Update: Check out my Palm Springs road trip video above.
If you’re thinking about taking a vacation in Palm Springs, I have one piece of advice for you: Don’t visit in September. I made the non-SoCal native mistake of assuming September would be cool in temperature like most normal places. Apparently, September is California’s hottest month of the year. The weekend I went to Palm Springs seemed to verify that. And being in a desert only made it worse.
For those of you, like me, who know nothing about California (except that its residents believe it’s the greatest place on earth) Palm Springs is a small town located in the middle of the desert. It’s about a two hour drive east of LA, right outside Joshua Tree. The drive there is interesting because at first you look around and just see mountains, sand, and dirt everywhere. Then all of a sudden, everything turns bright green and you see a welcome sign for Palm Springs. Every road is lined with perfectly straight palm trees and well-groomed plants. Shops, streets, and restaurants are up-to-date yet still have a lot of character. It’s hard to believe such a clean, wealthy, and modern city sits in the middle of a desolate desert.
One great thing about Palm Springs is that the city can act as a central hub to all the other sites and attractions on your road trip or vacation. the Coachella Valley, Joshua Tree, and Salton Sea are all easy day trips from Palm Springs. People go to Palm Springs to get away for a weekend. Golf, bars, pools, and casinos become their relaxation. Many people move there to retire. It’s not exactly a city to go do and see stuff. But don’t let that stop you from making a visit there! Spend an afternoon exploring the city and then spend the rest of your time outside it.
Let’s get back to why you shouldn’t visit in September:
- It will be a scorching 115 at any time of the day.
- You won’t see other people (This might be a positive thing depending who you ask).
- The people you will see are mostly old. Although this has nothing to do with September, I’m sure.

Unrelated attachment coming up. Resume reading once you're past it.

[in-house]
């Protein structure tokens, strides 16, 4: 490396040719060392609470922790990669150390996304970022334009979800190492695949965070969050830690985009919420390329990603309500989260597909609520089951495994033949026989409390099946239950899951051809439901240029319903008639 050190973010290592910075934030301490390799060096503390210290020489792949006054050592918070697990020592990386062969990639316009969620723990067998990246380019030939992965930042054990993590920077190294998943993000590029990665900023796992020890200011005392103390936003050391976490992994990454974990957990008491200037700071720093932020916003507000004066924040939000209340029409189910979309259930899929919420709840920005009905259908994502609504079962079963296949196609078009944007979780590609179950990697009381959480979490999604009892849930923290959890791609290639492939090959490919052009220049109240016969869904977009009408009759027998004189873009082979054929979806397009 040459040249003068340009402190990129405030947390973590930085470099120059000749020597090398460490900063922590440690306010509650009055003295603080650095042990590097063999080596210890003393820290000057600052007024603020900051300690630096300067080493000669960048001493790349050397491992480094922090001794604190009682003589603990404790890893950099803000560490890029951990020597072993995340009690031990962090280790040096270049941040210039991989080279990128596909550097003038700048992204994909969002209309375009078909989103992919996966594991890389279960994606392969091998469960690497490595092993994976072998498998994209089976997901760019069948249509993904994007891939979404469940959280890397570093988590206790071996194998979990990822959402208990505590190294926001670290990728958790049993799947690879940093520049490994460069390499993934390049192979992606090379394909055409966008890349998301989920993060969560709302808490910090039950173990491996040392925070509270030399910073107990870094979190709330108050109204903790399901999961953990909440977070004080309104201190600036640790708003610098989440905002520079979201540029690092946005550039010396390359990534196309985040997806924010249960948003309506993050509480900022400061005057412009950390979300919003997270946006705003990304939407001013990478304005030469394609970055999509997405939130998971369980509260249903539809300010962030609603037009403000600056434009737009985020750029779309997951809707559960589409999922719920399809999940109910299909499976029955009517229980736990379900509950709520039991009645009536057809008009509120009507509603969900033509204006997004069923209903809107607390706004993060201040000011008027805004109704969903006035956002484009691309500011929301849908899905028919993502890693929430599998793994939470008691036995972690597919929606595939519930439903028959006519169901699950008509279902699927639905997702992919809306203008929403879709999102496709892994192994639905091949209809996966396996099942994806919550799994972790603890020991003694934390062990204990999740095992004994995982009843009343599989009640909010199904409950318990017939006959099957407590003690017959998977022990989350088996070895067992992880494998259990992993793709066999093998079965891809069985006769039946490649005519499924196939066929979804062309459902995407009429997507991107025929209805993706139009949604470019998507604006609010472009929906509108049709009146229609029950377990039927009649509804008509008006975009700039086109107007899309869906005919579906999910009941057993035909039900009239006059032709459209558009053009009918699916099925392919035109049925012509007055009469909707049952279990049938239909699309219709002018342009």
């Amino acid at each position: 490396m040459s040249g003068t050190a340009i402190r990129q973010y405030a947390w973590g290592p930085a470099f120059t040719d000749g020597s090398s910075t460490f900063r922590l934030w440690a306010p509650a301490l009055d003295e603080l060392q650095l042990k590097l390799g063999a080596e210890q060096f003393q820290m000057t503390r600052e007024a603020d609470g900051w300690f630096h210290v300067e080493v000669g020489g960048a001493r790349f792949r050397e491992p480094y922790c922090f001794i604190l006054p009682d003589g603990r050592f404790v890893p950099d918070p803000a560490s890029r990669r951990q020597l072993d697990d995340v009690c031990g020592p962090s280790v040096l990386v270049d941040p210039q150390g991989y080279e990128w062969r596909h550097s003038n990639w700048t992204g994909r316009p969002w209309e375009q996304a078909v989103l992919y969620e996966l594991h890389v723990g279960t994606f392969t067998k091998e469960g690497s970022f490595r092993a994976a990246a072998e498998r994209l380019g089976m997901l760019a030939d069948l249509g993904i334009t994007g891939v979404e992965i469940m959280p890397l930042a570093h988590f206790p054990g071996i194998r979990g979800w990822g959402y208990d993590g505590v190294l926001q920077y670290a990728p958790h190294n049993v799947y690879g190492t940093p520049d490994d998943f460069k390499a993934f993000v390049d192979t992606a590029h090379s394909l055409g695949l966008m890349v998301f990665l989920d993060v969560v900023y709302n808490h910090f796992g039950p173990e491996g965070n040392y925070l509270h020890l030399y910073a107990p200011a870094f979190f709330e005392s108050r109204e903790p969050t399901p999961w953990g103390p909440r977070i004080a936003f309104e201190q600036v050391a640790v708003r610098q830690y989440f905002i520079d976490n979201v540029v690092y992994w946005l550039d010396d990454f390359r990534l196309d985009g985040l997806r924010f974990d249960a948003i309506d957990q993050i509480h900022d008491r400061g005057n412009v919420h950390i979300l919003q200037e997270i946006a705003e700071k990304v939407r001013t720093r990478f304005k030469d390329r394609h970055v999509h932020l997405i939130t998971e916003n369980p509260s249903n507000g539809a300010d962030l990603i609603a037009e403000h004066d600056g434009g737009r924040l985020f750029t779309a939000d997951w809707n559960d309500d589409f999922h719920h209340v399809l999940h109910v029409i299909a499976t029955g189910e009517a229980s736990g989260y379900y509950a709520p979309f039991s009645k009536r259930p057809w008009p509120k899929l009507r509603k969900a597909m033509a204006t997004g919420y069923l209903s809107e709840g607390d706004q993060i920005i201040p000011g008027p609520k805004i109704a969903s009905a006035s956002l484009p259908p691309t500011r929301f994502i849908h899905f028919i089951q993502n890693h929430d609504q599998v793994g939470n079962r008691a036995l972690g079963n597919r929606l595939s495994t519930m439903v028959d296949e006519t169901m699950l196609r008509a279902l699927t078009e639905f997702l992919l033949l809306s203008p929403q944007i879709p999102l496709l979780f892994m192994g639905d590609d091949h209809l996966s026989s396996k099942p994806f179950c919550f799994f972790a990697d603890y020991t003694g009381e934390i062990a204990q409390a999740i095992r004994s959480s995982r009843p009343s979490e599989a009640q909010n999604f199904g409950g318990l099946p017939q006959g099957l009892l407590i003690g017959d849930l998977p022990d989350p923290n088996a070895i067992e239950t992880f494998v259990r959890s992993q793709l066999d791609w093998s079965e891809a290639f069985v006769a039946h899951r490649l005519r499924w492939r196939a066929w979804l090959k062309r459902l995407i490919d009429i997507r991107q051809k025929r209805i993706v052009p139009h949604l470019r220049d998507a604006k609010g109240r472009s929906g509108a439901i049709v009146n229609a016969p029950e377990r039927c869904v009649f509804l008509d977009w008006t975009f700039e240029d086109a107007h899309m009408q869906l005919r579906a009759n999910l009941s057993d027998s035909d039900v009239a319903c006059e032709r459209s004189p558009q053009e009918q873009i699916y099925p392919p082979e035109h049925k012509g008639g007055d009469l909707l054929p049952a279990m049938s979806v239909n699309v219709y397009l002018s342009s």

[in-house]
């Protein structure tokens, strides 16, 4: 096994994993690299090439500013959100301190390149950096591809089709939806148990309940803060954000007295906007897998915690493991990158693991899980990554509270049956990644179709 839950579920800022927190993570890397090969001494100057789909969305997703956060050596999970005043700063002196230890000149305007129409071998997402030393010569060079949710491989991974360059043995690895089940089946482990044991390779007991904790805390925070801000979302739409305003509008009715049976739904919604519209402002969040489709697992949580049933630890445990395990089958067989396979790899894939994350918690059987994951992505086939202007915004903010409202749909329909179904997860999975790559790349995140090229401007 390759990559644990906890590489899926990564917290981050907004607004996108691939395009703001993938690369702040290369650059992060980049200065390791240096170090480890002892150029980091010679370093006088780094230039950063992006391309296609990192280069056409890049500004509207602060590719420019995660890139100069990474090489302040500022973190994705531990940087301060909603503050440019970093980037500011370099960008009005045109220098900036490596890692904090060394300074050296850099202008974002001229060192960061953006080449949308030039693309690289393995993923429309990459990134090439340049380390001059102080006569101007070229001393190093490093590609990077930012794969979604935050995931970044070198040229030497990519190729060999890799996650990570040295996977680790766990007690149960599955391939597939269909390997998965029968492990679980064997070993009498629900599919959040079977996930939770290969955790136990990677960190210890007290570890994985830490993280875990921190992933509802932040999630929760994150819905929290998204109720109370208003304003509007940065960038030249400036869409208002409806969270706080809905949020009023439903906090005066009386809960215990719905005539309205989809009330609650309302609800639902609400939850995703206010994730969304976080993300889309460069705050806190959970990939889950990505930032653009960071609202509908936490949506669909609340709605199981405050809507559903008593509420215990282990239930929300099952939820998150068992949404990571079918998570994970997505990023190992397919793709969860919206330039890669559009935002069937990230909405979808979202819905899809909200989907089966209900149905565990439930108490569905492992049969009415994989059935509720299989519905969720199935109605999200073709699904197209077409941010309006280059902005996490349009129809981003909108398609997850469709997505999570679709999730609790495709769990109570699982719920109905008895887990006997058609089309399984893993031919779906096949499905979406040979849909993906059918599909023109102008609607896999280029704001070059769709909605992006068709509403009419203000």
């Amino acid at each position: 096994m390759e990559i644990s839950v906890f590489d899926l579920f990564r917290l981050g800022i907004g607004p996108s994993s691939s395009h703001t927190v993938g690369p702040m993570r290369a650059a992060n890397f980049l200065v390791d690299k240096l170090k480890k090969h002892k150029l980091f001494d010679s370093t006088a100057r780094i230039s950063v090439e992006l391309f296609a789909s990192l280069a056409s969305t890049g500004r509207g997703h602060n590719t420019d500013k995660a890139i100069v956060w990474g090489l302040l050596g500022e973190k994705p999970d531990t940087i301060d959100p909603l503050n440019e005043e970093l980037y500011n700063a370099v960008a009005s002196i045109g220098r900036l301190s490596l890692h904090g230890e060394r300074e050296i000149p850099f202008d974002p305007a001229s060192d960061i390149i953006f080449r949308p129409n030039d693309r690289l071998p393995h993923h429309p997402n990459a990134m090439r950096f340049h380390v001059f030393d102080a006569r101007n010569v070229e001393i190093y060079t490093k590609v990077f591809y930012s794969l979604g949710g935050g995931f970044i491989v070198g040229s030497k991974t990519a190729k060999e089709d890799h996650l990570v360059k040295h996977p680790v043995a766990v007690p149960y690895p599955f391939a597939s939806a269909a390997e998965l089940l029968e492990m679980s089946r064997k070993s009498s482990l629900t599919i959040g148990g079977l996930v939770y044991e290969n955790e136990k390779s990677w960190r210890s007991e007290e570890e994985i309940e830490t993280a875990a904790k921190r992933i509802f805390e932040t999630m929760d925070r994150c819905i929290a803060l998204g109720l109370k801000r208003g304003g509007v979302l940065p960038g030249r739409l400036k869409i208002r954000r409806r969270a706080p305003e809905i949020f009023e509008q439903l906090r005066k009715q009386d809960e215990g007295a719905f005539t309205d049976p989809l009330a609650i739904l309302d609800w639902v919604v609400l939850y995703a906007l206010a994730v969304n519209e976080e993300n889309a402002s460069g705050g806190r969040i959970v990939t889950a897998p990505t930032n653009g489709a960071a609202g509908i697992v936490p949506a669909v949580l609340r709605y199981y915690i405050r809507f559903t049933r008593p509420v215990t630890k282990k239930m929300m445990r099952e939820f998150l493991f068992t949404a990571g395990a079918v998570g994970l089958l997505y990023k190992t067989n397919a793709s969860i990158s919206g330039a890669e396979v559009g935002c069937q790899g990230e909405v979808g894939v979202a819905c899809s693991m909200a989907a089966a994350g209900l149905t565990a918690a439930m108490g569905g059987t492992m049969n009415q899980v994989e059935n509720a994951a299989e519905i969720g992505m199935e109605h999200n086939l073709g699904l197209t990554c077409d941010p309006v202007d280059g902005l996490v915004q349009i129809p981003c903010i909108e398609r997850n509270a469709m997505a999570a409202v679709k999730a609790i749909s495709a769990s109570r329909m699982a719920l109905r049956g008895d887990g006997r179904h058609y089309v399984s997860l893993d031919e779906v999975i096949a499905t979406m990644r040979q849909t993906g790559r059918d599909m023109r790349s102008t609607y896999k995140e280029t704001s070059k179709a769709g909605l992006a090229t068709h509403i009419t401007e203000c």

- The #1 attraction is closed. The tram/cable car up to Mt. San Jacinto was closed for two weeks when we visited. 😦
This makes it sound like a really depressing place, but I want to make it clear that I did have a good time. Here’s what I enjoyed:
The people are very friendly- probably because they never see anyone in September and get lonely. Pam, our dinner waitress, would strike up a five minute conversation with us every time she came to bring our food or drinks. The single woman (probably age 65) behind us joined in too.
Cheap prices. Did I mention I bought a beer for $4 dollars?
Abundant streets signs that said: “Free Unlimited Parking”. It was almost like they were trying to taunt people from LA.
So if you’re visiting Palm Springs, what should you see?
Cabazon Dinosaurs. If you’re coming from LA, stop in Cabazon and see the giant dinosaurs. There’s also an exhibit you can pay for, but the giant dinosaurs in front are completely free.
Wind turbines. You can’t miss them.
Downtown. Plenty of parking, nice shops, and a “Hollywood Walk of Fame” sidewalk. Unfortunately, I have to admit the one in LA is a little better.
Mt. San Jacino tram. I’m sure it’s open now. About $25 to take a ride to the top. #1 attraction on TripAdvisor.
Coachella Nature Preserve. Palm trees, lizards, oasis, and a view of the San Andreas fault. I highly recommend it. I’d also highly recommend bringing water and staying on the trails…
Any lake, pond, or swimming pool you can find.
Tip: Don’t ask your hotel concierge what to do because ours just said this: “Oh, the tram is closed? Then, there’s nothing to do here.”
The Agua Caliente Band of Cahuilla Indians of the Agua Caliente Indian Reservation (that’s how you have to say their name every time) owns most of the land in Palm Springs. $$$
Apparently, there aren’t street lights on most of the main roads (truth) because the citizens want to be able to admire the stars at night (questionable). How does star gazing trump common safety practices??
Most restaurants and bars close around 9PM. Although they do have some clubs and a casino.
Premium beers in many of the bars are Heineken and Corona. We went to one place and they only had four kinds of beer.
They got rid of the giant Marilyn Monroe statue earlier this year. Now, it seems, the city really has nothing to attract tourists. Seeing giant dinosaurs and a giant Marilyn on the same trip would have made my day!
Who should visit:
- Old people who just want to relax.
- People who like taking trams up mountains.
- People who like nice, wealthy cities in the middle of deserts.
- People who don’t mind driving without street lights at night.
- People who like wind turbines.
3 thoughts on “Palm Springs Road Trip – Don’t Visit in September”
From a once SoCal resident (San Diego) you’ve summed up PS pretty well. Sad to learn Marilyn is no more. She was iconic. And the tram… you didn’t miss too much. Enjoyed the post.
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Fat kid killin’ hot there. But hey – it looks like that if you live to be 100 you get a free Mercedes with a governor set at 20 m.p.h to tool around in. That’s nice.
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I live in Palm Springs and have lived here for 22 years now. September is actually not the hottest month of the year, August is. September is usually in the 90-something degree weather, ocassionally above 100 degrees, while in August it is much more humid and almost always between 100 and 120 degrees.